MATCH THE HATCH FOR SPECKLED TROUT

TEXAS FRESHWATER by Matt Williams
January 25, 2016
SONIC BRINE
January 25, 2016

Speckled trout are finicky creatures. All fish have periods of aggressive biting and lockjaw but in terms of inland saltwater fish in Texas, specks are the most confusing, especially the larger ones

This is especially true during the winter and early spring when few anglers seem to find consistent patterns.

Ken Chaumont with a big speckled trout caught a few winters ago by “matching the hatch” with an Egret Wedgetail Mullet.

Some anglers hypothesize this is because trout are moving throughout the bay system following the available prey. Research shoots this down pretty quickly.

Of the 477 spotted seatrout tagged in a migration study in Alabama, 58 returns were received, and 53 percent exhibited no movement. If you missed a big sow in a particular spot, chances are she is still very nearby.

Learning the colors of your local mullet can help you match the hatch.

A trout’s metabolism slows greatly in winter and this is a proven fact as their growth rates rate slows to a crawl.  This is even more pronounced in big trout which are by their nature slower moving and more selective. Most big trout are not likely contenders for daily migration.

One of the reasons we often miss catching trout is because we are not accurately “matching the hatch”.

When adult shrimp and menhaden (shad) are not abundant in the bays, trout feed on what is available and oftentimes it does not match up to the lures we typically take out of the tackle box and sometimes they are in places few consider searching out.

As trout grow larger they begin to eat larger prey. The largest trout eat the largest prey. Researchers in Texas and Mississippi have found mullet to be the preferred food of the biggest trout. At times the mullet is half or two-thirds the size of the trout.

Mullet imitating plugs are common on the Gulf Coast and certainly should be a part of any angler’s repertoire but what about color?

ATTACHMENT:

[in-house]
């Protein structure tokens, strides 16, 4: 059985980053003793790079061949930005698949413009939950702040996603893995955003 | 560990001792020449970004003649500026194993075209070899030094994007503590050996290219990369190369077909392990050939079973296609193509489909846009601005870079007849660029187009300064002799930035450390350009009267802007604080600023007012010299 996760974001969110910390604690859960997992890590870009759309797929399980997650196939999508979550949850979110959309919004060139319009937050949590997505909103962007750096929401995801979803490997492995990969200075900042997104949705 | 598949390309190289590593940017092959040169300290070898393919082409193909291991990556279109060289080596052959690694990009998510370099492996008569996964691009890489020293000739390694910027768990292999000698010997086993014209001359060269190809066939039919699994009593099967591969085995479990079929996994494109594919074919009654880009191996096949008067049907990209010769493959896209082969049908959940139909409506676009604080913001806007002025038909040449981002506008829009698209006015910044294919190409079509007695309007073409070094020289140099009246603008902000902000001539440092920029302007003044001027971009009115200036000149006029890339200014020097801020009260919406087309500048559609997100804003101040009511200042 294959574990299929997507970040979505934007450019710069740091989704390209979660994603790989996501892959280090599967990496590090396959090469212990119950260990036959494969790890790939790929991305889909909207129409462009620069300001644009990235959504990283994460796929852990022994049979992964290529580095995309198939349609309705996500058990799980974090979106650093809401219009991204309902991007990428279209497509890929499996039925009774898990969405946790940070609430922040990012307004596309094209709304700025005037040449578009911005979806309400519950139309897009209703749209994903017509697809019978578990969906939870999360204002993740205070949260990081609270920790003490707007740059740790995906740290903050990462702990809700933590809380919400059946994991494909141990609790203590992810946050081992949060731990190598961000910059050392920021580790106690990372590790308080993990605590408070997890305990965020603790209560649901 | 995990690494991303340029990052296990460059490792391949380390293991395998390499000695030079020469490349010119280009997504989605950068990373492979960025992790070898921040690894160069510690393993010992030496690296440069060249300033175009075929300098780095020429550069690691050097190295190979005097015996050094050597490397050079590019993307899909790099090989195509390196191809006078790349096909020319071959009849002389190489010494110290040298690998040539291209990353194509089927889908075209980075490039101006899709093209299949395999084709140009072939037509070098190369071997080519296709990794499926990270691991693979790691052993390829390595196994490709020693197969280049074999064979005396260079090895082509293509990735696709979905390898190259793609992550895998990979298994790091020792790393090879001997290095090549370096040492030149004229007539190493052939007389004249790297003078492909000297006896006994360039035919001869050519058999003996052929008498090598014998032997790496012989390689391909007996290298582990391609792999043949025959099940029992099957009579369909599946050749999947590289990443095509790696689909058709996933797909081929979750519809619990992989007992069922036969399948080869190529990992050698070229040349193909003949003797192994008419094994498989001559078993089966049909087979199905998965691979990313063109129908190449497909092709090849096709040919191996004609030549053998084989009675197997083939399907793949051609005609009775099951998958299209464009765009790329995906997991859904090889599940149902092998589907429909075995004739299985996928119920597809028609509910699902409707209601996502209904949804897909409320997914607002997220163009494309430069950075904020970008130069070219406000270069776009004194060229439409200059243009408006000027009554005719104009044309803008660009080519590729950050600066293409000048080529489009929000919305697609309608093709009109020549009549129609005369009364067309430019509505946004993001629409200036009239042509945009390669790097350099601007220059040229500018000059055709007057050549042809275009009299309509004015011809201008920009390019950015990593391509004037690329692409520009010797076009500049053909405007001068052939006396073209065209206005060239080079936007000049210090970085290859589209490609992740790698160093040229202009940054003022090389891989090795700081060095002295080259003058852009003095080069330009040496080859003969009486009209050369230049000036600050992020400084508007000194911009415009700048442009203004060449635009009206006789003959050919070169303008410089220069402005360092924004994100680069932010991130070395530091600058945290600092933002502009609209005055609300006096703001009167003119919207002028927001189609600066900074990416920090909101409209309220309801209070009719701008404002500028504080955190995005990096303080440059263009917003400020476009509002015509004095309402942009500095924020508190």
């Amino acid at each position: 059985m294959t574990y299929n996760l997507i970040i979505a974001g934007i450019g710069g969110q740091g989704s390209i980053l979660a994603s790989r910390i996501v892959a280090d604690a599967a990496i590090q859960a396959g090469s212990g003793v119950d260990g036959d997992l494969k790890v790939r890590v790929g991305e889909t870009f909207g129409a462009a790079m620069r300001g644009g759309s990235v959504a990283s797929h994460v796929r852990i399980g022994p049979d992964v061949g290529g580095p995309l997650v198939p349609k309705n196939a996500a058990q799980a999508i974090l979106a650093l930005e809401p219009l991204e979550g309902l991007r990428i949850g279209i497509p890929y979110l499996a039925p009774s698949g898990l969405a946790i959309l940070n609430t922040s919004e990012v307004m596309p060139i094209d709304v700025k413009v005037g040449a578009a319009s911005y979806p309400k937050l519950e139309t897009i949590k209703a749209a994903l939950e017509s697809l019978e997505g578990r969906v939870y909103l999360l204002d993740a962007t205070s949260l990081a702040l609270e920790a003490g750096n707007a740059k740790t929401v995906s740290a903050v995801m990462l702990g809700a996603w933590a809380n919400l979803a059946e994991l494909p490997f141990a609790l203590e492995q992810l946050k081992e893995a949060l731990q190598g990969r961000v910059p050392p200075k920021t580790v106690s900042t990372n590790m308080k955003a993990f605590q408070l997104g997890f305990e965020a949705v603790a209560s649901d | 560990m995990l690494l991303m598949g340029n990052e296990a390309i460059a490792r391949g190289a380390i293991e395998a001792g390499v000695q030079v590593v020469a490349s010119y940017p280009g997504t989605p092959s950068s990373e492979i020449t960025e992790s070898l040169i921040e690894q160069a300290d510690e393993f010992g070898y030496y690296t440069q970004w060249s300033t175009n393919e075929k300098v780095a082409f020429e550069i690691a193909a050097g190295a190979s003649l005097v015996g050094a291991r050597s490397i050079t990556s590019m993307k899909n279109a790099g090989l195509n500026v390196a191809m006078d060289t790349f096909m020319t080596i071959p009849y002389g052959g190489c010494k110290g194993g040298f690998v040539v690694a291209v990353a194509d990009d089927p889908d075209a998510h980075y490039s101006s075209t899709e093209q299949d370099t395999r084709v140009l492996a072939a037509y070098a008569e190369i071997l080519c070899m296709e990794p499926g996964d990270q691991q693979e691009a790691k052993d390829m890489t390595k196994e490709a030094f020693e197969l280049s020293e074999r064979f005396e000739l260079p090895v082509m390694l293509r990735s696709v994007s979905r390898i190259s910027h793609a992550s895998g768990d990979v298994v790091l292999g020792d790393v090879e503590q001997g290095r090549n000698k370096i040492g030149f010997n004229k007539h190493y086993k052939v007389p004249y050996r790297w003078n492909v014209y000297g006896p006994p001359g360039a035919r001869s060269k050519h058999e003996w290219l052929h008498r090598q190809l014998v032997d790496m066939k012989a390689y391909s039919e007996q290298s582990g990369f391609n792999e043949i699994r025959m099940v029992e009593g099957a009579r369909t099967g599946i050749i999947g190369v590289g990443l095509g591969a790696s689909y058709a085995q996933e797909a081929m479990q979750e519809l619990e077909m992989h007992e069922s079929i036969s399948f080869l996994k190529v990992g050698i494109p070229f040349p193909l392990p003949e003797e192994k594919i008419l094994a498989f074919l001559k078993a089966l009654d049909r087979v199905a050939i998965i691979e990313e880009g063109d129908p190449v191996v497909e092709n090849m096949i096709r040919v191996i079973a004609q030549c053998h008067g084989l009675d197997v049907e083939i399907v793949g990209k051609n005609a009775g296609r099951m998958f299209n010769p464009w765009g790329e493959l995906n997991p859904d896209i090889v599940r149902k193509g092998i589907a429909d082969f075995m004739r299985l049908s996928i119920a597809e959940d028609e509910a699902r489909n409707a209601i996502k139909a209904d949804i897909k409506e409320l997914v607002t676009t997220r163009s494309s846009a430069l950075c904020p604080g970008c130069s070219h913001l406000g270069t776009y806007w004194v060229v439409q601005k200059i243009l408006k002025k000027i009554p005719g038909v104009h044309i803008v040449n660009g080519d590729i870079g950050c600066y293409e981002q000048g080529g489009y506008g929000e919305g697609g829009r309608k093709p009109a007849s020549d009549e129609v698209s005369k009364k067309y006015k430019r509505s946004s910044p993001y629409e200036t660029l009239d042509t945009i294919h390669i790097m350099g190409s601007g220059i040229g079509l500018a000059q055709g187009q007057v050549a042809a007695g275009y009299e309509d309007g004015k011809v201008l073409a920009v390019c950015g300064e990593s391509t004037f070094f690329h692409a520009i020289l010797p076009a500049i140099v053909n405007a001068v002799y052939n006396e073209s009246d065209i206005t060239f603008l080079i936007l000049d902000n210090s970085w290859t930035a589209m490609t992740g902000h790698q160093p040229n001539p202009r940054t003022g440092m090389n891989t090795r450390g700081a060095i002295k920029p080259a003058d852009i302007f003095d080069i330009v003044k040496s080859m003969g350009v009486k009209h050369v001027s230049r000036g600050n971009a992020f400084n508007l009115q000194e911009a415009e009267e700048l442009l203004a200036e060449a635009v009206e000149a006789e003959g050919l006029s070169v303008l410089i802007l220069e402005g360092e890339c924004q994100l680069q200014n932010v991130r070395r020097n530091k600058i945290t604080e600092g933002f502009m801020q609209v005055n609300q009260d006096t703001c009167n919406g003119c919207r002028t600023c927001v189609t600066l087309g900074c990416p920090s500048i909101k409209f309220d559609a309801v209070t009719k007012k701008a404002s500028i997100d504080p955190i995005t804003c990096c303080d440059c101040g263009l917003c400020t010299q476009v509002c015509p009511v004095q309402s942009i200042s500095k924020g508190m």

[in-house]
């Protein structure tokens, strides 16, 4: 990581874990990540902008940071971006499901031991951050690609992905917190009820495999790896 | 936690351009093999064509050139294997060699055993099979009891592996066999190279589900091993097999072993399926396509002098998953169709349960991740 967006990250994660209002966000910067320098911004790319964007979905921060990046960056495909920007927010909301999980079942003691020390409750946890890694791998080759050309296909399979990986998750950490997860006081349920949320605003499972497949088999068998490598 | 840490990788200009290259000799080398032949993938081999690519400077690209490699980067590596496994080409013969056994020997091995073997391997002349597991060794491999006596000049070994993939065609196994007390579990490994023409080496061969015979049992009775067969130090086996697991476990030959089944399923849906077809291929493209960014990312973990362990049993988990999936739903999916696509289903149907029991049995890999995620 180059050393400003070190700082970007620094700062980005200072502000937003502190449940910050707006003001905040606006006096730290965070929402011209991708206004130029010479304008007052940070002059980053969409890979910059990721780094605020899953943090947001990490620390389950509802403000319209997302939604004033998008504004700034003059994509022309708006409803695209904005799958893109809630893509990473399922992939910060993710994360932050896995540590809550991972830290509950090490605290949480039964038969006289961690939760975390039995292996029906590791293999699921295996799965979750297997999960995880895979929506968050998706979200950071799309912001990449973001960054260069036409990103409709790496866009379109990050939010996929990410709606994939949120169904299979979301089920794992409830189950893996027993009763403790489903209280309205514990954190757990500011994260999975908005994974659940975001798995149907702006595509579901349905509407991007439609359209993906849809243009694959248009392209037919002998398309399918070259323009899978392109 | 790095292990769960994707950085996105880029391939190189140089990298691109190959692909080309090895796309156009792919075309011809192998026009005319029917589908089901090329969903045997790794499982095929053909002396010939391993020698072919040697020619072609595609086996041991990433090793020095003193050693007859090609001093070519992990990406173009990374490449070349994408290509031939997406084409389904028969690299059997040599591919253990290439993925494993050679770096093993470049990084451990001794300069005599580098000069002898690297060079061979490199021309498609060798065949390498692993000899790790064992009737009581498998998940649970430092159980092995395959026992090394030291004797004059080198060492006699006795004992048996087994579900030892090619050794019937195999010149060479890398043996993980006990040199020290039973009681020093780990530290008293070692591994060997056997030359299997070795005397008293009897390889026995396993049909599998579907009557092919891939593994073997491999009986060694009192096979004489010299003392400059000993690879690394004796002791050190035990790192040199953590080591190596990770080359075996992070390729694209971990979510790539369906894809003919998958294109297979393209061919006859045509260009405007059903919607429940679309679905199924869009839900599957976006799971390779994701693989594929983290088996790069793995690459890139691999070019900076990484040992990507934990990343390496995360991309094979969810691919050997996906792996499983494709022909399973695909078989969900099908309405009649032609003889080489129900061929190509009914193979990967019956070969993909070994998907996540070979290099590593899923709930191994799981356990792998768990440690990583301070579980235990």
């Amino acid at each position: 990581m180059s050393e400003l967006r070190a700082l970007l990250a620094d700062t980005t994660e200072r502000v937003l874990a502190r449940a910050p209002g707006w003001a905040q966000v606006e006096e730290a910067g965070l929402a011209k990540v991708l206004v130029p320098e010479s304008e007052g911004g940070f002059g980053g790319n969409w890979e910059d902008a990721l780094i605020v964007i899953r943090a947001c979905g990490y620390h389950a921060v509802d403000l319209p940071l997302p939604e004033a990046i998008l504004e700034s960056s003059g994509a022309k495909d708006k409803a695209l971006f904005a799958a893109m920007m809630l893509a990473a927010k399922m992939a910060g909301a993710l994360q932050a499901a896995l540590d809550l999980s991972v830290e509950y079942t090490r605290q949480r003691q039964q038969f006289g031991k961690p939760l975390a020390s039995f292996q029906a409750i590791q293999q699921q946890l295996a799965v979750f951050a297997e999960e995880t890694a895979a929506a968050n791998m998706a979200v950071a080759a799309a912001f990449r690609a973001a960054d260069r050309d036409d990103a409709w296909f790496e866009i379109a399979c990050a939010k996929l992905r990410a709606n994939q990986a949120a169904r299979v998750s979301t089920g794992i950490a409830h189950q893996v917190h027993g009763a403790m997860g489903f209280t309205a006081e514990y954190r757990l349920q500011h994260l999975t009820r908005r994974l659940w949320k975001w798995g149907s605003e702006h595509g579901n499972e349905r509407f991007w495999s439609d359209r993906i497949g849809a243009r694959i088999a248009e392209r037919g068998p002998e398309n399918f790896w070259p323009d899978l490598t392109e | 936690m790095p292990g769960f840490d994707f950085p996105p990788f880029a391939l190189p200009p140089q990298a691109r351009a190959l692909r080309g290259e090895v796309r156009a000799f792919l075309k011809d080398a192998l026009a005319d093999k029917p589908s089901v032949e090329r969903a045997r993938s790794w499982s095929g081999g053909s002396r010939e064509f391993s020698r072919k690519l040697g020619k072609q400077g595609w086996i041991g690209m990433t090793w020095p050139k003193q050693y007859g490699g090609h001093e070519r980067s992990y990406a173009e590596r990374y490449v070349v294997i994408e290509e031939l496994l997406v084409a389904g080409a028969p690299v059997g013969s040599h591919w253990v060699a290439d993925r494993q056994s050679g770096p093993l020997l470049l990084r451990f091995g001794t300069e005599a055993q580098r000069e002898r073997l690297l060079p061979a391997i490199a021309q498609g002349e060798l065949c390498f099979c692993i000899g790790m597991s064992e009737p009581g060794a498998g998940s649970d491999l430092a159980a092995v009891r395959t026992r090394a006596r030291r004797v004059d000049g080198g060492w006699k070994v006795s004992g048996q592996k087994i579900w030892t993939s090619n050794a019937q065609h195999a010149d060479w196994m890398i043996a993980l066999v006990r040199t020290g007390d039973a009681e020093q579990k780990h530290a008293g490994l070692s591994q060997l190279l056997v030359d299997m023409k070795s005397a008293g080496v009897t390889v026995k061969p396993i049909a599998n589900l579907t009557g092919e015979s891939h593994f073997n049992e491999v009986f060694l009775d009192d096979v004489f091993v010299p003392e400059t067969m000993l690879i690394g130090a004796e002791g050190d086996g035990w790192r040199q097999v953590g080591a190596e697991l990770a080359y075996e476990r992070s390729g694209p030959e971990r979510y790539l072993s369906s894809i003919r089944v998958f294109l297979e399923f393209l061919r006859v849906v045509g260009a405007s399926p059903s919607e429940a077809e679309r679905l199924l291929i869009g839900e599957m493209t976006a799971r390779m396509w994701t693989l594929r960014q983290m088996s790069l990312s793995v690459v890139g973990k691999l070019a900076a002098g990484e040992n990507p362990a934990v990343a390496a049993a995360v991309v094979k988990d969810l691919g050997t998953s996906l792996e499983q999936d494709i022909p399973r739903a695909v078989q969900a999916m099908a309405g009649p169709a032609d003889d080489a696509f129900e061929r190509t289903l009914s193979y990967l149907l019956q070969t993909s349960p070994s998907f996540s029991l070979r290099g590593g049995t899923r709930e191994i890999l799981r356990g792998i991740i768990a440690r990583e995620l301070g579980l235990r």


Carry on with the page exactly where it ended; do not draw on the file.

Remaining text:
Small mullet tend to be slightly lighter in color than their bigger counterparts. Do your lures match the colors of the young mullet in your ecosystem? What about the larger ones?

I have seen mullet with greenish-looking backs in Louisiana and some nearly completely silver in Texas. If trout are reacting to a genetically inspired inclination to feed on that prey from their natural area then it is important to match colors as good as you can.

Trout have clear, color vision and are super line shy in clear water. The use of lures that mimic very close to your local trout’s prey can give you advantage. With virtually every fish natural colors work best in clear water whereas the more exotic fare can get the job done when it is murky. Due to a lessening of algae during winter and early spring waters to tend to clearer in Texas bays barring flood conditions. Making sure your lures line up with what you see in the water is a point that cannot be overstated. In addition, fluorocarbon line can help eliminate loss of potential big trout catches. It is virtually invisible in the water.

• Big speckled trout feed heavily on ribbonfish (cutlassfish) when they move into bays from the Gulf.  Find ribbonfish scurrying to the surface in panic and you will find BIG trout. At a distance their silver flashes can spot ribbbonfish as they breach.

The biggest trout almost never school.  A study conducted by researcher D.C.  Tabb found that trout in excess of six years of age are nearly all-large semi-solitary females. These are the giants we dream of.

Big trout are truly elusive, strange fish that do not fit into a particular mold. They are much like giant largemouth bass in that once they reach a certain size their habits change dramatically. The angler who takes the time to study them and realize they will have to trade catching lots of trout for the chance to get one big trout will score on their personally fish of a lifetime.

 

—story by Chester Moore

 

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